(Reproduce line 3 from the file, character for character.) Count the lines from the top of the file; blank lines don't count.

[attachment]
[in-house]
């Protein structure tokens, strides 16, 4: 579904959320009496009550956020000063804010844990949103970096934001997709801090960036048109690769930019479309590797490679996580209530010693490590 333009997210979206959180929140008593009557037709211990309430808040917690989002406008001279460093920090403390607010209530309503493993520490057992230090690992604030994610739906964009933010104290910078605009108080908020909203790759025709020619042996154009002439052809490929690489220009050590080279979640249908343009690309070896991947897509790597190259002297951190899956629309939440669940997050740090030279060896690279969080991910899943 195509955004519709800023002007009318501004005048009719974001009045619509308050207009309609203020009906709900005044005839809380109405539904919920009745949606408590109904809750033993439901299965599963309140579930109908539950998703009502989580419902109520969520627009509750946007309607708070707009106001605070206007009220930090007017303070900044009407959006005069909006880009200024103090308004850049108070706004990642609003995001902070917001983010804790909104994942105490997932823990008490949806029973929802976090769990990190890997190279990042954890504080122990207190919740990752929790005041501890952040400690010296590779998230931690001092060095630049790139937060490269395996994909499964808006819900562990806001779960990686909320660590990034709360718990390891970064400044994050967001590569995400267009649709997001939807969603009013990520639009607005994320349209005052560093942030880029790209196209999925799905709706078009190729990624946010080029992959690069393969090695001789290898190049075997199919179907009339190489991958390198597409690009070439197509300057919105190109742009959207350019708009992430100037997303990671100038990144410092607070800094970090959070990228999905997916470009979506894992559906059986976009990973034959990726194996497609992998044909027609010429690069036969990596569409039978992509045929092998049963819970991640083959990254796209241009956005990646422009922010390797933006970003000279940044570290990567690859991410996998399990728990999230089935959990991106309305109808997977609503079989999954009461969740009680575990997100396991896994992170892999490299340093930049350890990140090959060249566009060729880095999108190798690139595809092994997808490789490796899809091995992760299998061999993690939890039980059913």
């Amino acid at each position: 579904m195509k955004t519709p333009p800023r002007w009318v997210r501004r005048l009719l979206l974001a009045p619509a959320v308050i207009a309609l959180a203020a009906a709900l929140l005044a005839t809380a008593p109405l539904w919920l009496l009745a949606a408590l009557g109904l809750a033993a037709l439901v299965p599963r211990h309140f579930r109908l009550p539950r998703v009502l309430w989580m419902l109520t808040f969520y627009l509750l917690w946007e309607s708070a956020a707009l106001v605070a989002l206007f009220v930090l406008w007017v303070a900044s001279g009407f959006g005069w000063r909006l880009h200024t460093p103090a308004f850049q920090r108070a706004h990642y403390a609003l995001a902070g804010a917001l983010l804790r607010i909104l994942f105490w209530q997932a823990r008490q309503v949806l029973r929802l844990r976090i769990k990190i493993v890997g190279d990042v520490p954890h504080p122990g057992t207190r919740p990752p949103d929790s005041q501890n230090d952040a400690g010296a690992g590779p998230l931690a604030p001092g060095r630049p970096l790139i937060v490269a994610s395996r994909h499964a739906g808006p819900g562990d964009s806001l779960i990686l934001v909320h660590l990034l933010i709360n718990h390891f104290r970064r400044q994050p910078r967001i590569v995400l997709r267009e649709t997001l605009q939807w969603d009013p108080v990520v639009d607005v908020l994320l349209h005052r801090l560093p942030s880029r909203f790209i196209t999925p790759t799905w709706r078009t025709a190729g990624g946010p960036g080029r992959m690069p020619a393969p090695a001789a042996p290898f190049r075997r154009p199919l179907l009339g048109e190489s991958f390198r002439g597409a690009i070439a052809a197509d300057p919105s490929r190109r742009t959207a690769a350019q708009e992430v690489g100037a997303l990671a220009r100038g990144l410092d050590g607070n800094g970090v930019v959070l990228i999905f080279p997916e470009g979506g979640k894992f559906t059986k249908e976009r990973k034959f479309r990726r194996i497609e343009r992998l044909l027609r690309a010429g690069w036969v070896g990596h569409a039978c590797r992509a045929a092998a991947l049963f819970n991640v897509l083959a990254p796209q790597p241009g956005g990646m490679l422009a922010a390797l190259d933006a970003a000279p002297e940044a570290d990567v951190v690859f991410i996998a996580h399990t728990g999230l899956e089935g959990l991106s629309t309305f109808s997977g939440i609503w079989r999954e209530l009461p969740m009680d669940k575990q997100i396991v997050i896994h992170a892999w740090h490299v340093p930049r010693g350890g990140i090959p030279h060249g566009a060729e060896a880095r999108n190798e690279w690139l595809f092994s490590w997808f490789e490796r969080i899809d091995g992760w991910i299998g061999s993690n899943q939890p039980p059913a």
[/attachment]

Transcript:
């Amino acid at each position: 579904m195509k955004t519709p333009p800023r002007w009318v997210r501004r005048l009719l979206l974001a009045p619509a959320v308050i207009a309609l959180a203020a009906a709900l929140l005044a005839t809380a008593p109405l539904w919920l009496l009745a949606a408590l009557g109904l809750a033993a037709l439901v299965p599963r211990h309140f579930r109908l009550p539950r998703v009502l309430w989580m419902l109520t808040f969520y627009l509750l917690w946007e309607s708070a956020a707009l106001v605070a989002l206007f009220v930090l406008w007017v303070a900044s001279g009407f959006g005069w000063r909006l880009h200024t460093p103090a308004f850049q920090r108070a706004h990642y403390a609003l995001a902070g804010a917001l983010l804790r607010i909104l994942f105490w209530q997932a823990r008490q309503v949806l029973r929802l844990r976090i769990k990190i493993v890997g190279d990042v520490p954890h504080p122990g057992t207190r919740p990752p949103d929790s005041q501890n230090d952040a400690g010296a690992g590779p998230l931690a604030p001092g060095r630049p970096l790139i937060v490269a994610s395996r994909h499964a739906g808006p819900g562990d964009s806001l779960i990686l934001v909320h660590l990034l933010i709360n718990h390891f104290r970064r400044q994050p910078r967001i590569v995400l997709r267009e649709t997001l605009q939807w969603d009013p108080v990520v639009d607005v908020l994320l349209h005052r801090l560093p942030s880029r909203f790209i196209t999925p790759t799905w709706r078009t025709a190729g990624g946010p960036g080029r992959m690069p020619a393969p090695a001789a042996p290898f190049r075997r154009p199919l179907l009339g048109e190489s991958f390198r002439g597409a690009i070439a052809a197509d300057p919105s490929r190109r742009t959207a690769a350019q708009e992430v690489g100037a997303l990671a220009r100038g990144l410092d050590g607070n800094g970090v930019v959070l990228i999905f080279p997916e470009g979506g979640k894992f559906t059986k249908e976009r990973k034959f479309r990726r194996i497609e343009r992998l044909l027609r690309a010429g690069w036969v070896g990596h569409a039978c590797r992509a045929a092998a991947l049963f819970n991640v897509l083959a990254p796209q790597p241009g956005g990646m490679l422009a922010a390797l190259d933006a970003a000279p002297e940044a570290d990567v951190v690859f991410i996998a996580h399990t728990g999230l899956e089935g959990l991106s629309t309305f109808s997977g939440i609503w079989r999954e209530l009461p969740m009680d669940k575990q997100i396991v997050i896994h992170a892999w740090h490299v340093p930049r010693g350890g990140i090959p030279h060249g566009a060729e060896a880095r999108n190798e690279w690139l595809f092994s490590w997808f490789e490796r969080i899809d091995g992760w991910i299998g061999s993690n899943q939890p039980p059913a």